The entire 89 bars are a Fibonacci series (the Golden Mean) outgrowth of the initial 5 note motivic cell alone, and nothing more. The movement is a compositional tour de force virtually unequaled in control and permutation of the opening cell, which is what composition is all about. Control. Beyond the theory and technical expertise, a good composition teacher can guide a student toward creativity by teaching means of controlling and organizing his musical thoughts, motivic outgrowth and expansion of germinal ideas being the main impetus behind the process. This can be taught. I've been doing that for years. Composition is nothing more than highly organized improvisation. The best type of improvisation possible being "instant composition".
Posted by: Steve Chandler

Re: Models for beginners in composition - 11/02/05 03:30 PM

Hey virtuosic1.

I agree with you about the Bartok. I also agree that control is a good thing in composition and the MSPC is a great example of that. I'm not sure I agree with you about the Fibonacci Series, it seems to me that determining where to put a climax based on a "golden mean" is very contrived. While composition itself is an exercise in contrivance the most effective pieces have a strong emotional impact and I'm not convinced that that is an aspect that lends itself well to a fomulaic approach.

In any case the original post was about an aspect of composition that is far more basic. I stand by my original suggestion, find a teacher, learn theory, start composing, get feedback on compositions.
Posted by: virtuosic1

Re: Models for beginners in composition - 11/04/05 10:04 PM

 Quote:
Originally posted by Steve Chandler:


Steve Chandler
composer/amateur pianist
http://www.audiostreet.net/stevechandler
http://www.soundclick.com/stevechandler

[/b]
Excellent work, Steve! Very well crafted, yet with an element of spontaneity. Although not listed as influences, I hear the orchestrative touch of Honegger and the antiphonal counterpoint of Ives in your music. For a composer that is not a percussionist (I'm assuming you're primary instrument is piano), you have a deep, extremely musical understanding in the use of percussion, which is also evident in your well conceived rhythmic expansions and development of your carefully chosen motifs and thematic material!
Posted by: Galois

Re: Models for beginners in composition - 11/05/05 04:47 PM

 Quote:
Originally posted by Steve Chandler:

...
In any case the original post was about an aspect of composition that is far more basic. I stand by my original suggestion, find a teacher, learn theory, start composing, get feedback on compositions. [/b]
Thanks for your suggestion, Steve. I study piano in a Conservatory, so I'm already studying theory, and, more importantly, ear-training. I'm composing too and I get feedback from my classmates. But I don't have a composition teacher, and I'm not interested in getting one for the moment, as I work too slowly.

My style is also far from what I want, so, at this point, if I study with somebody else it will be with a folk musician (I love my country's music and mine sounds nothing like it).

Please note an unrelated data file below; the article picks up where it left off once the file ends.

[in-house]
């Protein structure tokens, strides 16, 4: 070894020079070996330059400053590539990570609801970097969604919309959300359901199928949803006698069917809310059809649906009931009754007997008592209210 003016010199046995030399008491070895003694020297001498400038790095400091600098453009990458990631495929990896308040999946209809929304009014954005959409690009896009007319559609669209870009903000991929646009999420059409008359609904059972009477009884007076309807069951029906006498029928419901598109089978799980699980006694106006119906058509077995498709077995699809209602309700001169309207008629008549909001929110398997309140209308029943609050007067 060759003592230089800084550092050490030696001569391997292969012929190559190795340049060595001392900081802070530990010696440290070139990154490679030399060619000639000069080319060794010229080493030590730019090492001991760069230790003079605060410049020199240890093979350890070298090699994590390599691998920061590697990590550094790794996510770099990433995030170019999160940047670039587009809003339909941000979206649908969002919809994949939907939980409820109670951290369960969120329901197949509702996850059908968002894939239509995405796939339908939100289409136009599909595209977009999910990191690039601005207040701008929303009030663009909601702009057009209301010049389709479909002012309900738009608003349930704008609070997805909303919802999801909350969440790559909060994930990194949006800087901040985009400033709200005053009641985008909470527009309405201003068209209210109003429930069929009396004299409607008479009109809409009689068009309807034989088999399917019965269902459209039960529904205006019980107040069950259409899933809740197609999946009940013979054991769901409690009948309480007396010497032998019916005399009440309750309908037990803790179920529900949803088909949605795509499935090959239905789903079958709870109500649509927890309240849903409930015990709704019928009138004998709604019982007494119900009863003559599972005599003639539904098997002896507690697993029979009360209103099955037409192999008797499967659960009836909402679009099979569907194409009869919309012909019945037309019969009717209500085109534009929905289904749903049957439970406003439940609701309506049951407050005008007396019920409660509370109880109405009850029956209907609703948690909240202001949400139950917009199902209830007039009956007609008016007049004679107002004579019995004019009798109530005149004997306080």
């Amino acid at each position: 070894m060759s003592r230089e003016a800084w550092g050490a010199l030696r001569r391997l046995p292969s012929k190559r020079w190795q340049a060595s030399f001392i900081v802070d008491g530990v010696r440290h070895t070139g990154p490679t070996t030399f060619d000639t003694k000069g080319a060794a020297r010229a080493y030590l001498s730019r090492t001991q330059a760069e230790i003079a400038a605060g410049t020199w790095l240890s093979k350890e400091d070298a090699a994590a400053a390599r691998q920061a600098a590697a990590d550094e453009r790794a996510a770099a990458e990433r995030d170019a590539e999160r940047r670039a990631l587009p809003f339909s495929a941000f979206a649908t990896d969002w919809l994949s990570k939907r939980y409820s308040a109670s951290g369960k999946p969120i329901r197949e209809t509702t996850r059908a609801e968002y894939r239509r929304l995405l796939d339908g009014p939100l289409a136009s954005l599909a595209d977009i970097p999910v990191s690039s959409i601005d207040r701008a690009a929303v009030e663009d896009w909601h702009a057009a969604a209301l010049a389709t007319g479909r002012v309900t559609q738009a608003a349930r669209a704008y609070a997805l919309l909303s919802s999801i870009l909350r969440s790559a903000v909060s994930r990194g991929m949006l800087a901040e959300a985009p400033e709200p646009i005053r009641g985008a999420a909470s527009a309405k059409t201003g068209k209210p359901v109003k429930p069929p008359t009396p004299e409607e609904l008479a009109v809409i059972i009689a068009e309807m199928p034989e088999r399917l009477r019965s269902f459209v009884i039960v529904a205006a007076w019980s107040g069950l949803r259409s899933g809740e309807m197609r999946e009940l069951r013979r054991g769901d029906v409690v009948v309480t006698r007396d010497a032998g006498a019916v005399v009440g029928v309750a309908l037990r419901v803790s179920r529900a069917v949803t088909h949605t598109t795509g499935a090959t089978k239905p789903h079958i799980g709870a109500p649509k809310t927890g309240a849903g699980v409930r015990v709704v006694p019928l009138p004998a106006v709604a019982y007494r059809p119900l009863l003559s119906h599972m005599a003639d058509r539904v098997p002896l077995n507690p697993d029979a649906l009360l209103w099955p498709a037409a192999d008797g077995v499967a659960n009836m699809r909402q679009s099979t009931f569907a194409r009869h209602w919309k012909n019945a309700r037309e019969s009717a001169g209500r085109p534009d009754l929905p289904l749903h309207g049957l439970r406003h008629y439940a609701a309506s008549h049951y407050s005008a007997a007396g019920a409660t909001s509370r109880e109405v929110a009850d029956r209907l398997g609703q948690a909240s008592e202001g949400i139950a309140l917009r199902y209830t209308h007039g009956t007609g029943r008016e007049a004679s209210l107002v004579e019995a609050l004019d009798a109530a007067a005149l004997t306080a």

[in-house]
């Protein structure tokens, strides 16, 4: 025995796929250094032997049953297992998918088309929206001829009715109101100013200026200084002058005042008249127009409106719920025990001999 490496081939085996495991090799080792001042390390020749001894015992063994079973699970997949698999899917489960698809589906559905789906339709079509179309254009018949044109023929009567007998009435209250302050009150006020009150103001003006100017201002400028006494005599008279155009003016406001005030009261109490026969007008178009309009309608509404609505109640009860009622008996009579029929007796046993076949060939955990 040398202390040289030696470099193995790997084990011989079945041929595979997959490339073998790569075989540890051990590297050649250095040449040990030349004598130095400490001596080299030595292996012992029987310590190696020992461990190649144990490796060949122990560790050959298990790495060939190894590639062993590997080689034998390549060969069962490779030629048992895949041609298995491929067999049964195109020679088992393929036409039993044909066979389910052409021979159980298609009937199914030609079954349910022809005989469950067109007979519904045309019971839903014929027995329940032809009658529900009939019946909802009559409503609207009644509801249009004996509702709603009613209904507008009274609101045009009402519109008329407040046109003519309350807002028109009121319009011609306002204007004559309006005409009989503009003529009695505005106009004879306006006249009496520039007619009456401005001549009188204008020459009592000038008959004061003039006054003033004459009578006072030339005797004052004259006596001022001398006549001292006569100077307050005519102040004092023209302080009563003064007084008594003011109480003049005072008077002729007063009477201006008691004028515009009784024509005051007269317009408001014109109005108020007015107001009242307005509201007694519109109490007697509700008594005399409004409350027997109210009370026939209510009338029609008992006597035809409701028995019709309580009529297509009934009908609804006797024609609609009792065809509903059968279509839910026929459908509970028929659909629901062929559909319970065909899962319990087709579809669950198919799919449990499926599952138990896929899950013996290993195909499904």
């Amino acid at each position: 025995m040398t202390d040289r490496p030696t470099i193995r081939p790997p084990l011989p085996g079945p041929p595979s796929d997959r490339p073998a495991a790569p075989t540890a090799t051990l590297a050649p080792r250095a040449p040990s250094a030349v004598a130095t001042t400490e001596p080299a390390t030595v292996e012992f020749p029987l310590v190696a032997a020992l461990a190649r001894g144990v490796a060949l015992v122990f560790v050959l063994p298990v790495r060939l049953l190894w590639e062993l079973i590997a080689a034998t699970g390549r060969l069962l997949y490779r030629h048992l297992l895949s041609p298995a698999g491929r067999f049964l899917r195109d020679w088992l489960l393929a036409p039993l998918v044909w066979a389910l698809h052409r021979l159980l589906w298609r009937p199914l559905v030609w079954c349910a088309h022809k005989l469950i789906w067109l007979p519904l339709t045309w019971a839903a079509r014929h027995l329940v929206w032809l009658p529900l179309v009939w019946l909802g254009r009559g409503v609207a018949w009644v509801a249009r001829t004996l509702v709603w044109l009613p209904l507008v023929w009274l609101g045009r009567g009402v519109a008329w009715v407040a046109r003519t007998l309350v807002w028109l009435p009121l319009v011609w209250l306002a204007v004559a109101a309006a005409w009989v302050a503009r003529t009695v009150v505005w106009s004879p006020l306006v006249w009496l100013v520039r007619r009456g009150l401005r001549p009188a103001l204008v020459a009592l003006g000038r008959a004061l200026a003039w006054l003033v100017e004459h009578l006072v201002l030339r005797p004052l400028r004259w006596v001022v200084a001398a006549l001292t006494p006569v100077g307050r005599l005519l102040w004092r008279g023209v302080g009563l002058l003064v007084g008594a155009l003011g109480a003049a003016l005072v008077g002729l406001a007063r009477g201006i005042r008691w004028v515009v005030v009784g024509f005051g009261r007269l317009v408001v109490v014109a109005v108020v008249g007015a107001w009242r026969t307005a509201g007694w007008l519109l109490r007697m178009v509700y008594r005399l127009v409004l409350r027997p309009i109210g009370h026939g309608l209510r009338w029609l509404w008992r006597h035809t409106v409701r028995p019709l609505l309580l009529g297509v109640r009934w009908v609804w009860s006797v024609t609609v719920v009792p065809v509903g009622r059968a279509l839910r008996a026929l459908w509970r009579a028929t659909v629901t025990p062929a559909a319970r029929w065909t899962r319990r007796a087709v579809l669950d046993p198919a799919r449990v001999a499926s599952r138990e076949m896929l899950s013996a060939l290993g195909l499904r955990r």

So for the moment I'll be playing some Zambas, Milongas, etc, and writing some short experiments.

And, by the way, I asked about possible models because I want to get more things done, and maybe acquire some skill.
Posted by: Steve Chandler

Re: Models for beginners in composition - 11/07/05 03:15 PM

Hi All,

First I'f like to thank virtuosic1 for the kind words. Yes, piano is my primary instrument, but I also play guitar (electric, I can rock too) and flute. It's always nice when your work is appreciated. Thank you.

To Galois, if you're in a conservatory you're in the process of learning theory. My theory education included some very basic composition, but only as regards 4 part harmonization. I've often wondered why learning theory didn't include more composing. It sounds like you're composing may be in the 19th century tonal realm. Unfortunately, most teachers of composition will not support your work in this area. Learning composition will undoubtedly include 20th (and 21rst) century techniques and some of those may not prove to be your cup of tea. I believe it's important for composers to be exposed to the nuts and bolts of these techniques, but ultimately each composer finds his own voice. I have used 12 tone techniques, but they are not something I find particularly enjoyable to use in my own work.

One last suggestion is an idea I got at a summer music camp. Take a piece that you like, it could be Mozart or Chopin or whatever and keep the rhythm, but change the notes. You'll be taking advantage of a master's rhythm and formal structure, but the melody and harmony will be yours. Good luck.
Posted by: tunesmith

Re: Models for beginners in composition - 11/12/05 02:07 AM

Wow, I don't know. There's a big difference between teaching techniques of composition (counterpoint, harmony, etc), and methods of composition (how to manage your creative process).

It is true that no one can teach you what your compositional voice is. But you can be taught creative methods to help you find your compositional voice.

And I've had a few composition teachers when I was in college, and they were really not very good at helping with that side of the process. They knew harmony and they could make comments, but were not helpful with the creative process.

I think that for many students, receiving help with managing the creative process is a *necessary* (but not sufficient) step towards become a composer.

Years after college, I recently studied with a hollywood film scorer. He was extremely good at teaching creative methods - ways to help yourself brainstorm, manage your workflow, develop your material. They have to be good at that to write 3-5 minutes of full orchestral music a day. Believe it or not, none of my previous composition teachers had ever taken me to task for trying to start my compositional work with Bar 1.

While film music doesn't follow the same musical rules as classical composition, many of these compositional and creative workflow management methods will prove immeasurably helpful to me as I work on composing more standalone works.